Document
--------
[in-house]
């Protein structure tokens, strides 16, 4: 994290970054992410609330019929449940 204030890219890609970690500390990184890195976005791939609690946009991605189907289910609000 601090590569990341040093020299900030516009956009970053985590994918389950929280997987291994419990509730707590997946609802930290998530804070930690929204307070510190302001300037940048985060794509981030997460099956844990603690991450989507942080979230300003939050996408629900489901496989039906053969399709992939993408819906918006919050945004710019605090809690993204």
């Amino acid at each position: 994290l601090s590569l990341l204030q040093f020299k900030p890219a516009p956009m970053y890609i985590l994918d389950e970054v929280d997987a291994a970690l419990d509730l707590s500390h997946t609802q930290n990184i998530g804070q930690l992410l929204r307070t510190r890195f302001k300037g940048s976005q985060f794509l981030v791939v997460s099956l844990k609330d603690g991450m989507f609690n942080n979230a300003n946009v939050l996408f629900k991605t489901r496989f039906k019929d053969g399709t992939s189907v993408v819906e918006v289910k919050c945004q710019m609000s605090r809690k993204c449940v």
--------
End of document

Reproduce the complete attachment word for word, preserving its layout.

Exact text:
[in-house]
């Protein structure tokens, strides 16, 4: 994290970054992410609330019929449940 204030890219890609970690500390990184890195976005791939609690946009991605189907289910609000 601090590569990341040093020299900030516009956009970053985590994918389950929280997987291994419990509730707590997946609802930290998530804070930690929204307070510190302001300037940048985060794509981030997460099956844990603690991450989507942080979230300003939050996408629900489901496989039906053969399709992939993408819906918006919050945004710019605090809690993204």
């Amino acid at each position: 994290l601090s590569l990341l204030q040093f020299k900030p890219a516009p956009m970053y890609i985590l994918d389950e970054v929280d997987a291994a970690l419990d509730l707590s500390h997946t609802q930290n990184i998530g804070q930690l992410l929204r307070t510190r890195f302001k300037g940048s976005q985060f794509l981030v791939v997460s099956l844990k609330d603690g991450m989507f609690n942080n979230a300003n946009v939050l996408f629900k991605t489901r496989f039906k019929d053969g399709t992939s189907v993408v819906e918006v289910k919050c945004q710019m609000s605090r809690k993204c449940v």